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The Inside Story

By Jerry M. Lawson, Publisher/Editor-in-Chief

Jerry Lawson headshotOur Golden Year: 2019

2019 is a magical year for these newspapers. I left corporate America in 1969 after being told one too many lies. I did straighten out the problems which I was hired to fix. Then I was told that the promise to move me back home to Texas was not going to happen.

The Southwest territory was added to the Southeast and I was to stay in Atlanta and live on airplanes.

I politely resigned and after a week off with my young family made the rounds of wholesale distributors in Georgia asking if they would support a local trade only newspaper for the home appliance and electronics retailers. Enough said yes.

It took 45 days to invent Retailing News, gather local news and sell enough ads to publish a paper. The day I had a newspaper in hand I was thrilled beyond belief. I could not mail this first edition, I didn’t have money for postage. My total cash was two bits and a dime; that’s thirty-five cents. I handwrote an invoice to the Chas.S.Martin Distributing Company and took it to Harry Higgins. He had placed a full page ad with me. When I gave him the bill he carried it to the company comptroller and asked for a check. When he was told that they didn’t pay like that, Harry told Mr. Brannen that this was an exception. Harry returned to his office and told me that they were sending out for lunch and would I like to join them. All the money that I had left wouldn’t buy a sandwich. I told him that I was going home for lunch. He saw through my fib and personally bought my lunch. He then walked by to the accounting office and brought me a check for the full amount.

I rushed to the bank to deposit their check and drew out enough money to go to the grocery store. I had three children to feed.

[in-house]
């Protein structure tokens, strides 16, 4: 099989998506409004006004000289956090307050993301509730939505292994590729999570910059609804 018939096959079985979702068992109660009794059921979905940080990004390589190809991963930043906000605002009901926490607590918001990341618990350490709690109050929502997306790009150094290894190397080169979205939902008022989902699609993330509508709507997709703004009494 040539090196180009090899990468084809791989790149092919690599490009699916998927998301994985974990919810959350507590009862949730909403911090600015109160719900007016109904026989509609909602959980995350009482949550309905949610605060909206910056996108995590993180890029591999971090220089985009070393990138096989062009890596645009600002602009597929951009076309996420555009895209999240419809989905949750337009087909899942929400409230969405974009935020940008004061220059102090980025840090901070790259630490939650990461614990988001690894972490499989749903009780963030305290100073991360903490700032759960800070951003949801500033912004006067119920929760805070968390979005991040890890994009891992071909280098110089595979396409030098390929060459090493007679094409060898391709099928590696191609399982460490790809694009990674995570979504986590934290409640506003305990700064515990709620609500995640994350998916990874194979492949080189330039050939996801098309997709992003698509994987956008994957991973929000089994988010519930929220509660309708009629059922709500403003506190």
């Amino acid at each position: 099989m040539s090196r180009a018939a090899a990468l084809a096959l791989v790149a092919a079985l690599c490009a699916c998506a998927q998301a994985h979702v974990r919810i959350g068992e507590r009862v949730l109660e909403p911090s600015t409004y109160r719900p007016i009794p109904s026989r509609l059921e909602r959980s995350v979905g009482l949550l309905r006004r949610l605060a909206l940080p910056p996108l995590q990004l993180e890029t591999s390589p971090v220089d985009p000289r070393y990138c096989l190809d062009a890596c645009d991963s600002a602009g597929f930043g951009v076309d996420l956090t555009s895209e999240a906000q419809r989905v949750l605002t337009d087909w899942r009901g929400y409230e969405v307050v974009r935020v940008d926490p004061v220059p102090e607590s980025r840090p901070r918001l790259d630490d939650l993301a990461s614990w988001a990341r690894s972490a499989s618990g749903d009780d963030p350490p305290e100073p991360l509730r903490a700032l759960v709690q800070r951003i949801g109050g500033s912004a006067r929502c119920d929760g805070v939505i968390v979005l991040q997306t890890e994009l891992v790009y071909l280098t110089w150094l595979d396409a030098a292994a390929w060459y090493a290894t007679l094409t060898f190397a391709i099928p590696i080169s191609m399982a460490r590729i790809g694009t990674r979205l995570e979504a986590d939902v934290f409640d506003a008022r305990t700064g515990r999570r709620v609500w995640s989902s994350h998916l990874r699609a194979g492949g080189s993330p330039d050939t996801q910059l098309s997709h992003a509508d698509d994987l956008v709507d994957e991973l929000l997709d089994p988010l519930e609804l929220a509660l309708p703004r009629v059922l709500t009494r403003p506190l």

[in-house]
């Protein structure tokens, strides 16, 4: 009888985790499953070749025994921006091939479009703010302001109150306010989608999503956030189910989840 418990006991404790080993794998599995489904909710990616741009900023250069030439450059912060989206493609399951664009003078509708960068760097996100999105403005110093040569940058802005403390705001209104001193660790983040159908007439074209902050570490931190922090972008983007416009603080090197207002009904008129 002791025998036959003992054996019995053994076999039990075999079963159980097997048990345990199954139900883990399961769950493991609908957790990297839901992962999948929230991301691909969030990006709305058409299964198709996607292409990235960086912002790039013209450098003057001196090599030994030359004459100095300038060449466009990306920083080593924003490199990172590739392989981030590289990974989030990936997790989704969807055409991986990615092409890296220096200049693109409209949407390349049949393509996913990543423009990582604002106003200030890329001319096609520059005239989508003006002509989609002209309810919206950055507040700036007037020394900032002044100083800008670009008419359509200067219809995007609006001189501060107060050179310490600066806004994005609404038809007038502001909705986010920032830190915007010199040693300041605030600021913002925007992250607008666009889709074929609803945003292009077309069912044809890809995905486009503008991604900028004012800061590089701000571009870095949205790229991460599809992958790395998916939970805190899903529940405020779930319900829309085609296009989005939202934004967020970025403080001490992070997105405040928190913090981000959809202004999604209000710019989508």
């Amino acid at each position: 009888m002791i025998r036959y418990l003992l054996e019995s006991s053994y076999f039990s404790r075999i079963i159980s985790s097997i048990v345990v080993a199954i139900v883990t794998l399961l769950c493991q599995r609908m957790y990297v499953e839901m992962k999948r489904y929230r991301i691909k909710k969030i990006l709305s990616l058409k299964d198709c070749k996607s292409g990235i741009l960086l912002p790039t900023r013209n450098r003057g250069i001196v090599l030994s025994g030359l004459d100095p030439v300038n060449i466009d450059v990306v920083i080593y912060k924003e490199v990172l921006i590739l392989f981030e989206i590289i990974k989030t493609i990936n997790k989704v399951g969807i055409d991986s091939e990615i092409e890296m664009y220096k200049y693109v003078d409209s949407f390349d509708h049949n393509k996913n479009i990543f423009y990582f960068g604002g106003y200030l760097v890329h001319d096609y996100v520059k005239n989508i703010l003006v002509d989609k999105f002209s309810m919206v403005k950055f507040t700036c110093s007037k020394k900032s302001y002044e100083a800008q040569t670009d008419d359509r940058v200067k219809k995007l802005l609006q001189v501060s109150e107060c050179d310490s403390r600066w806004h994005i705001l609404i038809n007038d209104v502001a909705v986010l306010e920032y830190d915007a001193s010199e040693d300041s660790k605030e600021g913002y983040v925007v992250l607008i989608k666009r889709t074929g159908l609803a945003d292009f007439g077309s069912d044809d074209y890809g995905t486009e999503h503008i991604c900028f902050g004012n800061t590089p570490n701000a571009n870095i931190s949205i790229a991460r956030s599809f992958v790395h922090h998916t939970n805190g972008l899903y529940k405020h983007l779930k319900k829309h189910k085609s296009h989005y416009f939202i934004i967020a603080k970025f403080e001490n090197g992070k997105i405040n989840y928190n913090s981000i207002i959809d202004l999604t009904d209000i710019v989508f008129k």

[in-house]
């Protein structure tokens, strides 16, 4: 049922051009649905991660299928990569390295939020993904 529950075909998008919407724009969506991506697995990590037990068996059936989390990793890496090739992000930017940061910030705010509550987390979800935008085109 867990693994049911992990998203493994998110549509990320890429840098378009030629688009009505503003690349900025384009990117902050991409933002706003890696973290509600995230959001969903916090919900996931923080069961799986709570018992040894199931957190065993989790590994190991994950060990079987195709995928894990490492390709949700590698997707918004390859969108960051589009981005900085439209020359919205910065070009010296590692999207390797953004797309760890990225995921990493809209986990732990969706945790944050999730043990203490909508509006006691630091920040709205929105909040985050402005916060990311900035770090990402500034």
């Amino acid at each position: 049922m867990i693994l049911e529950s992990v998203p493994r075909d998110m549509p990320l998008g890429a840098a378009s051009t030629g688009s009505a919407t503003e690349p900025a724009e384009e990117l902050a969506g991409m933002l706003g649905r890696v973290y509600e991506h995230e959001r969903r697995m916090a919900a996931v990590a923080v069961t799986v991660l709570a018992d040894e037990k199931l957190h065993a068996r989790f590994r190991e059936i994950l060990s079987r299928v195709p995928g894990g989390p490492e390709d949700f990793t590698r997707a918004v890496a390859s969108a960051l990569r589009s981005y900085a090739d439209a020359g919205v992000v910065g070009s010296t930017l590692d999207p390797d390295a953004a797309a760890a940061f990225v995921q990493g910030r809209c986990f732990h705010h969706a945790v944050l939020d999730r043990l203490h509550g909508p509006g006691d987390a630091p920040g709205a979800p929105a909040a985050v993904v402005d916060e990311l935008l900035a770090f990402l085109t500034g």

The balance was enough to pay postage for our first edition. Not all of my customers would pay so fast, but several did.

In January 1970 I asked the distributors in Alabama if they would support a paper similar to the Georgia edition. They said yes.

Retailing News was a success and one paper turned into four and a national. The industry then committed suicide. The forty-six customers I had started with in Georgia became six. Even when all ran ads with me it wasn’t enough to pay for printing and postage I closed the papers.

Before the shutdown my appliance distributors and factory branches asked me to publish a trade paper for builders. They had two divisions, retail and contractor, and wanted to communicate with the builder trade. BuilderFax was born and did well for a few years.

In the 1980s building hit a slump and the HVAC distributors who had been using us to sell their brands to builders had a meeting and decided they wanted a trade paper for HVAC only. They all cancelled their ads in BuilderFax and told me what they wanted. It sounded like a job offer to me. I had six names for their new paper and gave 24 of the top people a ballot to choose. HVAC Insider was a landslide winner.

Enough ads were ordered to begin publishing.

When I made my first call on Dealer’s Supply, Bill McNabb asked me, “What do you know about HVAC?” I looked him in the eye and said, “How to turn it on and off.” I then asked him what he knew about newspapers. He smiled back at me and said simply, “How to read one.” We made friends that day and Dealers Supply has owned page 2 of the Georgia edition ever since.

One paper became six, became fifteen. The national edition began as an ASHRAE show report, once a year. It was popular and I was asked to publish this national quarterly. It sounded like another great job offer.

Today we mail to 106,000 HVAC professionals across the nation. We would grow if we could find qualified people who wanted to work.

Before this great opportunity offered to me, I did have a background of honest work. I served three years in the US Army and was offered a double promotion if I would reenlist. The Army would also bring my wife and son to Germany where we would live off post. As tempting as this was, I had different plans for my future. My guardian angel must have guided me because I would have been a sergeant in VietNam. I managed to get a job with my hometown newspaper, the Tyler Courier Times Telegraph. For three years I worked and learned my trade. When my boss took a job with a big ad agency in Dallas, a co-worker was given his position. It was time for me to leave. I took a job with the Hart-Hanks newspapers at their Marshall, Texas paper. After a year of success in Marshall we had a staff meeting and were told that there would be no raises for a year because the company had instigated a new retirement policy. I was due a raise and was too young to even think about retirement. I began looking for a new job.

The new job was with the Dallas Morning News. Here I learned more in three years than a college degree could offer.

This brings me to Atlanta and the rest is history. Fifty years I have served industry in several different trade newspapers.

Thanks for the golden memories.

 

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